Record what happened on the visit. Someone on your team should be able to pick-up the memo and continue the conversation. In most cases, you can have a sheet of paper out to take notes during the visit. I’m amazed at how often sales people don’t take notes!
Use quotes. THIS IS IMPORTANT!!!! The best message in the world is the one that comes from the prospect’s mouth. Capture words and exact phrases used by the prospect(s); put them in quotes.
Bad: Prospect seemed to like our program.
Good: “Of everything you’re doing, I honestly don’t really care about the after-school program but I think the summer program has mountains of potential.”
I’m constantly trying to get people to think about what it means TO ENGAGE! I think we’re taught how to present, but we’re not always taught how to engage.
I define engagement as a dynamic within a relationship that holds attention, heightens interest and motivates action.
Think about a movie or a performance you’ve attended where you were engaged and left with that feeling of being present and excited. Think about how that engagement consumed your mind! Now think about how you felt the next day.
I believe engagement has a 12-hour half-life. That is, if we could measure engagement in some way, it seems to dissipate by half every 12 hours.
This means that within 24 hours of your visit the prospect has an engagement level at 25% of what it was after your visit.
THINK ABOUT THE IMPLICATIONS!
As salespeople, we need to be making engaging presentations and asks. And, more importantly, we need to pounce on timely follow-up. It’s better to follow-up immediately, even if it’s 60% of your best effort, than it is to wait three days. At three or more days you’re just working to recapture engagement.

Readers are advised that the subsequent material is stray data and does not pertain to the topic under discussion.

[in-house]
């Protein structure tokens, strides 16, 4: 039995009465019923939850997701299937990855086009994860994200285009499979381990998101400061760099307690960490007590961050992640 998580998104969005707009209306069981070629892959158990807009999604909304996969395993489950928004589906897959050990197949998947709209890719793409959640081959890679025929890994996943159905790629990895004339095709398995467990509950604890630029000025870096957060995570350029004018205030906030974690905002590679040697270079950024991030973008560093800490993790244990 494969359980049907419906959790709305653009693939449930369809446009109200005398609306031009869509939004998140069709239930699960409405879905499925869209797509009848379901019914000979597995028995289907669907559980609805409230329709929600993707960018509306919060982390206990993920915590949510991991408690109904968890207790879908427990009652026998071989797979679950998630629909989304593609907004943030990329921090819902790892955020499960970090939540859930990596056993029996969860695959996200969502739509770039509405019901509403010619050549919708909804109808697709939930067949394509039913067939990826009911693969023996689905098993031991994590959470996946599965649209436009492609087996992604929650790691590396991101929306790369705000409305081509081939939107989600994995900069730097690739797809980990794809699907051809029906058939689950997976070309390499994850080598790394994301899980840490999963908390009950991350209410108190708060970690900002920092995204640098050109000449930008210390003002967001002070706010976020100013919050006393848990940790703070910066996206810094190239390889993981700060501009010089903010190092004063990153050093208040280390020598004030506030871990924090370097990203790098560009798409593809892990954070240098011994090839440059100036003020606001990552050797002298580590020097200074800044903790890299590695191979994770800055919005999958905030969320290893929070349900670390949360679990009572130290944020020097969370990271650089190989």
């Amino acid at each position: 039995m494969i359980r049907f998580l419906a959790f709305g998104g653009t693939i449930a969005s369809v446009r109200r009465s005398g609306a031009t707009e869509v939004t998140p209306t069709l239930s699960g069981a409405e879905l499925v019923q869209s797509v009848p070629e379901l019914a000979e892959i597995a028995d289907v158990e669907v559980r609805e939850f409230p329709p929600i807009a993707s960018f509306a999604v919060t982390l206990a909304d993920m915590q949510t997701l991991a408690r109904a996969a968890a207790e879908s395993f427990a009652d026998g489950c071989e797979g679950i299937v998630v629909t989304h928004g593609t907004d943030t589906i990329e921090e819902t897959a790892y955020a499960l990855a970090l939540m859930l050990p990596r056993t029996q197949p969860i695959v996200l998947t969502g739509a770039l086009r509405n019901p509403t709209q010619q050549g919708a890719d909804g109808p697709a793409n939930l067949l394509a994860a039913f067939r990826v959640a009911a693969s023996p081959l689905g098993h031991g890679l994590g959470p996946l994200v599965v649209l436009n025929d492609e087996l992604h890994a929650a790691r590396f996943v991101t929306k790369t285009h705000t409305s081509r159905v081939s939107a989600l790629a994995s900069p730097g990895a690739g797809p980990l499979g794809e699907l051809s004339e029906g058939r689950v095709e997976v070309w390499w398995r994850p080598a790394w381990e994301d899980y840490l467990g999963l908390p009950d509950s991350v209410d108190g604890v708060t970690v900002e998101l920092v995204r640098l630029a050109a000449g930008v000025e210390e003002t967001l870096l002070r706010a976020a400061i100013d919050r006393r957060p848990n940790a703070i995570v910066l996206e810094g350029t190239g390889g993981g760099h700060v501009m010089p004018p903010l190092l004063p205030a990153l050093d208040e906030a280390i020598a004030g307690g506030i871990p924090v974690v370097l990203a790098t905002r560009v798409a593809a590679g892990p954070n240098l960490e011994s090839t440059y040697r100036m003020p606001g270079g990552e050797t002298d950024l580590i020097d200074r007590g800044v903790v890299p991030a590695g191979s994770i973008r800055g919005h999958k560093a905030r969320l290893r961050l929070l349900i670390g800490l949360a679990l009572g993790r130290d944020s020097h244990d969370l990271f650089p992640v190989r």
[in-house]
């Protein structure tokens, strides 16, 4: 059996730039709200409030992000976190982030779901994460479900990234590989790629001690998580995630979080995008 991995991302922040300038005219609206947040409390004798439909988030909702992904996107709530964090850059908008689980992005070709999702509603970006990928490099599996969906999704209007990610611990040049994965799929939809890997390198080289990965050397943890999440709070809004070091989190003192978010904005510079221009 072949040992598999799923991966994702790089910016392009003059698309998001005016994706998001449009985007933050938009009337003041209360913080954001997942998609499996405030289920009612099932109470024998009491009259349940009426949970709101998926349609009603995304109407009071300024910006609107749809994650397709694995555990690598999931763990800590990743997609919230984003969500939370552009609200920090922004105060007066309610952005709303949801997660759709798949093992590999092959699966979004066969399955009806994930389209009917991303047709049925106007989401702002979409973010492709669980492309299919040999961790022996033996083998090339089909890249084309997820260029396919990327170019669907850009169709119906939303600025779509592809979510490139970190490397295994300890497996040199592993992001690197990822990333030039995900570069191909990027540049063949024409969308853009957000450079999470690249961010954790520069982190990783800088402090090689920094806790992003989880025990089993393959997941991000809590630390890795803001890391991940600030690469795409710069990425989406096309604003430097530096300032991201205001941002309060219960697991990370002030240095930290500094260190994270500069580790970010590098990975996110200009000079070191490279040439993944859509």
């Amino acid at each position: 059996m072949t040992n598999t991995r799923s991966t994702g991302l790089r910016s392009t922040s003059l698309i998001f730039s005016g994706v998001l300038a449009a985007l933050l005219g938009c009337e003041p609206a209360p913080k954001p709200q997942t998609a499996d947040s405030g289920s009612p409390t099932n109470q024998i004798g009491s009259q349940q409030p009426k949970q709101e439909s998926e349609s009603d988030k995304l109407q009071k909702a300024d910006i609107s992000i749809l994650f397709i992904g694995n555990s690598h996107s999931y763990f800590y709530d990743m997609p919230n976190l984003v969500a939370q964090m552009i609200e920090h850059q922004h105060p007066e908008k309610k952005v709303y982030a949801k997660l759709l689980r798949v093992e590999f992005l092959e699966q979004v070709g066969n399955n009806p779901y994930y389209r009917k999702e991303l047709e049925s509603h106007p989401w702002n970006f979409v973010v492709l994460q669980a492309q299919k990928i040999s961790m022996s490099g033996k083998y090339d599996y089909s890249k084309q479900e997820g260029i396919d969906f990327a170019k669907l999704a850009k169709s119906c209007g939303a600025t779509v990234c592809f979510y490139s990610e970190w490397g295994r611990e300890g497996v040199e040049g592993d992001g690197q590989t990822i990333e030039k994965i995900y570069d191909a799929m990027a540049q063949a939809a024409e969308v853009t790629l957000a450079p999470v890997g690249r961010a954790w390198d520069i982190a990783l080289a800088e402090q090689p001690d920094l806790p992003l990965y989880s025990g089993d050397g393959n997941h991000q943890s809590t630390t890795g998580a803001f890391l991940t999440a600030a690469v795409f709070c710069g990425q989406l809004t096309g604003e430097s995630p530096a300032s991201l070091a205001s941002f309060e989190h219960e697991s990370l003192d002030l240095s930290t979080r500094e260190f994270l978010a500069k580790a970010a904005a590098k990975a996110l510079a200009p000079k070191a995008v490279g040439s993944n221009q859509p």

Like predisposition, follow-up requires a specific strategy. Too often, wonderful presentations/asks/sales visits are wasted because there is no follow-up.
A typical scenario includes someone making a great presentation and then ‘hoping’ a gift comes as a result of the ask. Or, sometimes there is only a phone call that comes weeks (or months) later in which the substance of the dialogue is one question: “We were wondering if you had a chance to make a decision?”
It’s probably impossible to misquote or butcher one of Yogi Berra’s malapropisms, but here goes:
“Half of the game is presentation. The other 90% is follow-up.”
Huge problem: We consider our work finished when we get to the point of making the request. We feel like we’ve shared everything we can and now it must be in the prospect’s hands. That notion is wrong. In fact, follow-up is 90% of the effort!
Some reminders to help you with follow up:
This is not some one-off transaction. It’s all about a true relationship. Follow-up is about advancing the relationship, opportunity or plan WITH the prospect.
It’s either win/win or lose/lose! You’re presenting an opportunity to save lives, change lives or impact lives. Stop being so bashful.
Follow-up is about taking the opportunity to continue the excitement generated on the visit. You’re need to keep the momentum. This could mean:
An immediate follow-up letter.
An immediate follow-up phone call from champion or volunteer.
An immediate follow-up phone call from you.
Don’t dodge the issue! The worst follow-up is when you step politely around the pending request (hoping the prospect brings it up or announces to you a commitment.) Using your own style you need continue to work with prospect to advance the ball – be direct, sincere and authentic and remember – Hope is not a strategy.